After provisions ran low in two tree stands occupied by pipeline protesters, Roanoke County police used plastic buckets on a rope to send up pizza and bologna sandwiches to the two women.
The police officers, who have been keeping a close watch on the mother-and-daughter team of tree-sitters, were told for the first time Sunday that they needed food.
“Their requests were accommodated immediately,” county spokeswoman Amy Whittaker said.
As the anti-Mountain Valley Pipeline stands of Theresa “Red” Terry and her daughter, Theresa Minor Terry, drew national attention, some observers accused police of treating the women inhumanely by denying them food and water.
In fact, Whittaker said, intelligence gathered by police officers camped out below the tree stands indicated that the Terrys only recently depleted a stockpile of necessities during their three weeks aloft.
“As has been repeatedly stated, Roanoke County will provide protesters with what is needed to ensure their physical needs are met,” Whittaker said in a news release Monday.
While Minor Terry ate pizza, her mother dined on bologna sandwiches that were hoisted up to her wooden tree stand in the woods off Poor Mountain Road.
“She got the better end of the deal,” Red Terry said of her daughter, adding that she suspected her meal was someone’s packed lunch after she requested “something with meat, not any vegetarian crap.”
The Terrys say they plan to sit tight for as long as it takes to block Mountain Valley from cutting trees for a natural gas pipeline slated to pass through land that has been in their family for seven generations.
Other activists have taken similar stands along the pipeline’s 303-mile route — in the Jefferson National Forest to the west and Franklin County to the south — as part of a movement that now numbers eight people atop trees or poles and many more supporters on the ground.
New and old friends of the Terrys have converged on Bent Mountain to set up Camp WANGA — which stands for We Are Not Going Anywhere — at the base of the tree stands.
Some have complained that police and Mountain Valley security officers have prevented them from delivering food and water to the women, who are camping out about 30 feet above the ground on wooden platforms covered by tarps.
“It is both necessary and important to the safety of all concerned that certain items not be permitted in these makeshift dwellings … and public safety staff will continue to deny those who wish to directly provide support from doing so,” Whittaker wrote in her news release.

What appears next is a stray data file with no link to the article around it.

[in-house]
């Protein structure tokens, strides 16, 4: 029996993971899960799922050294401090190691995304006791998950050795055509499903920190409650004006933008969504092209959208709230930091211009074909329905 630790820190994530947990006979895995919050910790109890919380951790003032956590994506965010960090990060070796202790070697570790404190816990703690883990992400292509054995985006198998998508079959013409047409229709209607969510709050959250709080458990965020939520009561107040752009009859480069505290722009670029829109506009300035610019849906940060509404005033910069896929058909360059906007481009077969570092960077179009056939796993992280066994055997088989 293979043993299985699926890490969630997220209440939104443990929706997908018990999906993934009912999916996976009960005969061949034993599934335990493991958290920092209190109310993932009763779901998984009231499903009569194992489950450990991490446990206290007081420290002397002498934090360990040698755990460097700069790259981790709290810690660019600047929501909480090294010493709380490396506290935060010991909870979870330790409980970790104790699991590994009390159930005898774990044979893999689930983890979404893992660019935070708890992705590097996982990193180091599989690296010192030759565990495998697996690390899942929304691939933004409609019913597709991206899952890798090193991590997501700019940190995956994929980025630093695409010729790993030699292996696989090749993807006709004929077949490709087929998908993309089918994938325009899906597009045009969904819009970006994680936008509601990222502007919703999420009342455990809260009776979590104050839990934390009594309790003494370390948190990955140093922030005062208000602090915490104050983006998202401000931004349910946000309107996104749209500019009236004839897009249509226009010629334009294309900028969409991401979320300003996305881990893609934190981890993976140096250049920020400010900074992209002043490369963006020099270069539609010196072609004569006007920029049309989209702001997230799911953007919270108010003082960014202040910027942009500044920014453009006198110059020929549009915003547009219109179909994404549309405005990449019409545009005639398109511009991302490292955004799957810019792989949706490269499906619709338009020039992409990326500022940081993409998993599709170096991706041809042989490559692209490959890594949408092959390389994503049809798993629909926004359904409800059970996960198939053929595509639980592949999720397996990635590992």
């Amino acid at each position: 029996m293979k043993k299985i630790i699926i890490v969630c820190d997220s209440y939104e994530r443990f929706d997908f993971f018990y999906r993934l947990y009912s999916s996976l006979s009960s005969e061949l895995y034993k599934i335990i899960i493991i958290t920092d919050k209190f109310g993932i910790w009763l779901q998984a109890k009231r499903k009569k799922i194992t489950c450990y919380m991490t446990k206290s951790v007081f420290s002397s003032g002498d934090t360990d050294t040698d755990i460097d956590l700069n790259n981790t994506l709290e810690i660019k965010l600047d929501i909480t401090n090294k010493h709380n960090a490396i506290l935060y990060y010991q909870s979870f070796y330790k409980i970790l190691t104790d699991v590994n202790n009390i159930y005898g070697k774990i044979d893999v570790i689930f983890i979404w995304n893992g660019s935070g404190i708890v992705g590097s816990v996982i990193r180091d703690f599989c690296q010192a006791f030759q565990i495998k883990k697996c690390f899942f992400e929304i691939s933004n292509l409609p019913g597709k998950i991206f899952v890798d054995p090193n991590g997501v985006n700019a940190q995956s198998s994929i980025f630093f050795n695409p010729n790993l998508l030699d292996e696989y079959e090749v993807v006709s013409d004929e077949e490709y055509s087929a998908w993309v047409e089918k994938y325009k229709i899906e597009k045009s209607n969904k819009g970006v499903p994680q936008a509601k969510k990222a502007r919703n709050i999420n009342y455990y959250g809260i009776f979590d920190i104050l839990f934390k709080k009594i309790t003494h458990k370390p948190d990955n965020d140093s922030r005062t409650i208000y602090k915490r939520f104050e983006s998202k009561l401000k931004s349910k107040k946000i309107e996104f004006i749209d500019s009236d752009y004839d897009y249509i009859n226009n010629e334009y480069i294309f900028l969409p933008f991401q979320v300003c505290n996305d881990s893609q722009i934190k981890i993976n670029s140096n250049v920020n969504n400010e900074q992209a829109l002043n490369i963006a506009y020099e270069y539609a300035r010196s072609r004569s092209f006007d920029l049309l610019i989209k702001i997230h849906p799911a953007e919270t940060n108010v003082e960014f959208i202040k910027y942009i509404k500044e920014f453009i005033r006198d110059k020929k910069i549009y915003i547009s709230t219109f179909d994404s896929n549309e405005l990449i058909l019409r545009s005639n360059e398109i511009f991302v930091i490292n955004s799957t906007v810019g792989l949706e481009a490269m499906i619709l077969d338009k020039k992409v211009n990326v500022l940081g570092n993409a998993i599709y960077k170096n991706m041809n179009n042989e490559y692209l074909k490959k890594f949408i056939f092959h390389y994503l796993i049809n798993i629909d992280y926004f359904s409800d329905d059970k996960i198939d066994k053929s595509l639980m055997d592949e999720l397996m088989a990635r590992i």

An attorney for the Terrys says that Roanoke County, Virginia State Police and Mountain Valley security officers have been “working in tandem” to make it hard to communicate with the tree-sitters.
With supporters required to stay at least 50 feet away from the stands, “it is impossible for counsel to engage in confidential communications with Red and Minor,” attorney Tom Bondurant of Roanoke wrote in court papers filed Monday.
Bondurant represents the Terrys in a federal case in which Mountain Valley is asking that they be held in contempt of court.
The company is relying on a Jan. 31 ruling from U.S. District Court Judge Elizabeth Dillon, who found that Mountain Valley is entitled to an easement through the Terrys’ land under the laws of eminent domain, which allow the taking of private land for a public use.
During hearings to condemn nearly 300 parcels, attorneys for the pipeline stressed that they needed a quick decision from the judge to have trees cut by March 31, a deadline imposed by federal protections of endangered species of bats.
That plan was foiled — at least temporarily — after the first tree sit began on Feb. 26.
Two protesters took up positions in trees near the top of Peters Mountain in West Virginia, blocking the route the pipeline will take as it crosses under the Appalachian Trail and enters Virginia.
Mountain Valley worked around the protesters, meeting the March 31 deadline for all logging in the national forest except for a 140-foot stretch along the pipeline right of way.
“Mountain Valley was prohibited from completing the activity due to obstructionists,” the company stated in a letter Monday to the Federal Energy Regulatory Commission, which granted a key approval for the pipeline last year.
The company said it “minimized the area that would need to be felled after March 31, 2018 but did not fell trees that might jeopardize the safety of construction workers or the obstructionists.”
The letter asked FERC to allow Mountain Valley to cut the remaining trees. Later on the same day, the request was approved.